BERLIN, June 28 (Reuters) - Bavaria is considering legal action against Austria to fend off a demand to help shoulder costs of cleaning up heavily-indebted lender Hypo Alpe Adria , Sueddeutsche Zeitung newspaper reported on Saturday, citing a state government minister.
Austria aims to wipe out 890 million euros of subordinated Hypo Alpe Adria debt guaranteed by the bank's home province Carinthia to ensure that investors - not just taxpayers - share wind-down costs for the nationalised Austrian lender.
Other German investors who stand to lose hundreds of millions of euros have also protested against the planned debt cancellation, writing to Austria's finance minister this week and urging him to reconsider.
The finance ministry declined to comment on the warning by German fund managers' association BVI that the planned move violated international law and undermined trust in Austria.
Two years after Bavarian state-owned lender BayernLB acquired Hypo Alpe Adria in 2007, Austria bought the lender for a symbolic 1 euro ($1.4) to avoid a collapse.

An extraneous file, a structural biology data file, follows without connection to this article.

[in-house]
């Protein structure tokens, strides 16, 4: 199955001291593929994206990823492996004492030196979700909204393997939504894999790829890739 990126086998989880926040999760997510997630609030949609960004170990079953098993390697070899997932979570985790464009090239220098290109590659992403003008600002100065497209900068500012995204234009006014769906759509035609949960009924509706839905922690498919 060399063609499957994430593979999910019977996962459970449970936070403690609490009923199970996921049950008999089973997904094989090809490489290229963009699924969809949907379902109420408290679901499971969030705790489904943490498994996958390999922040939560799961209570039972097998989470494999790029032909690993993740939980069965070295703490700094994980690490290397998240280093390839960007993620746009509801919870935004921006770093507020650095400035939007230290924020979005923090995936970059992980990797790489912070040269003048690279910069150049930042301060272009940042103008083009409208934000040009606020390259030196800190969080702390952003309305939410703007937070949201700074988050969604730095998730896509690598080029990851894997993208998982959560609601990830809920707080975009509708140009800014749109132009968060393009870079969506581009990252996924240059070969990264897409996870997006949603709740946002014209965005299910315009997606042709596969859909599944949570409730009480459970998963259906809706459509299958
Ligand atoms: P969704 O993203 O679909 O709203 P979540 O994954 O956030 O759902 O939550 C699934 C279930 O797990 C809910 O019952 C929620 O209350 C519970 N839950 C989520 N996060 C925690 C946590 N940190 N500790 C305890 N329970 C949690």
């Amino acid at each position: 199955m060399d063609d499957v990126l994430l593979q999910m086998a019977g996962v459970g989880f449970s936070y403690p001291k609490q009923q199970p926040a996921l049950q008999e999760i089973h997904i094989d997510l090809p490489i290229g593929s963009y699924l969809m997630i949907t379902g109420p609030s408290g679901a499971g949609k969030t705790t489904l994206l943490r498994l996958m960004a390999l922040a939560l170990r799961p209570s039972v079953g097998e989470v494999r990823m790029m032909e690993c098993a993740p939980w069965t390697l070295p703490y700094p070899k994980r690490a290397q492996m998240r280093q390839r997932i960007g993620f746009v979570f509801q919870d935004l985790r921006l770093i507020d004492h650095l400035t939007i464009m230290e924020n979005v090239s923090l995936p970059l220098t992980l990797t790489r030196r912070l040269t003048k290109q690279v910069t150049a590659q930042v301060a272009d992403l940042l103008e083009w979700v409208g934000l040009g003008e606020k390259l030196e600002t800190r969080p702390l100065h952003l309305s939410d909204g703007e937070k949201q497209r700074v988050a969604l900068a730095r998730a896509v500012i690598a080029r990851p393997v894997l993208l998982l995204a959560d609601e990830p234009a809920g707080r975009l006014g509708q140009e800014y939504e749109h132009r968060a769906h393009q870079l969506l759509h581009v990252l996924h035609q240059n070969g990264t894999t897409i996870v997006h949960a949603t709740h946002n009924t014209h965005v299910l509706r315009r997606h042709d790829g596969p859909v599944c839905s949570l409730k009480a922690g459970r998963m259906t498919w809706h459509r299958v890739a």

Hypo and Bavaria are fighting multiple lawsuits about 2.3 billion euros that BayernLB left in the Austrian bank when it was nationalised in 2009.
"We are considering all options" including group legal action involving other creditors, Bavarian finance minister Markus Soeder was quoted by German daily Sueddeutsche Zeitung as saying, likening Austria's actions to "confiscation".
Bavaria will seek support from Germany's Berlin-based national government and the European Union, Soeder said.
The Austrian finance ministry did not immediately respond to a request for comment on Saturday.
($1 = 0.7331 Euros) (Reporting by Andreas Cremer in Berlin and Georgina Prodhan in Vienna; Editing by Pravin Char)